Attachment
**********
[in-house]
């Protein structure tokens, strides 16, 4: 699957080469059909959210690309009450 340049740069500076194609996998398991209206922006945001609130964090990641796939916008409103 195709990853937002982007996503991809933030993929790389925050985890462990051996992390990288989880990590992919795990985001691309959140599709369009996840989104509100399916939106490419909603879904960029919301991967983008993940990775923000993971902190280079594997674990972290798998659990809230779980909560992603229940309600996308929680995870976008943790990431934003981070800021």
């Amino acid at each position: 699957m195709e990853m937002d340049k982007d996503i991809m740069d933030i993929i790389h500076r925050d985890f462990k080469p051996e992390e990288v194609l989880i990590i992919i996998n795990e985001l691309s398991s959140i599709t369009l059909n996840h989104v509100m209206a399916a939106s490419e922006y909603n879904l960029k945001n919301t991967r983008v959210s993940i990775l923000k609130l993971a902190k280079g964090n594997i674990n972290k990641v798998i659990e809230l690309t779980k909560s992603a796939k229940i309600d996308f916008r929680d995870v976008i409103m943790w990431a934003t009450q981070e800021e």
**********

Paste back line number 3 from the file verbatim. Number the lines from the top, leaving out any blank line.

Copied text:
């Amino acid at each position: 699957m195709e990853m937002d340049k982007d996503i991809m740069d933030i993929i790389h500076r925050d985890f462990k080469p051996e992390e990288v194609l989880i990590i992919i996998n795990e985001l691309s398991s959140i599709t369009l059909n996840h989104v509100m209206a399916a939106s490419e922006y909603n879904l960029k945001n919301t991967r983008v959210s993940i990775l923000k609130l993971a902190k280079g964090n594997i674990n972290k990641v798998i659990e809230l690309t779980k909560s992603a796939k229940i309600d996308f916008r929680d995870v976008i409103m943790w990431a934003t009450q981070e800021e």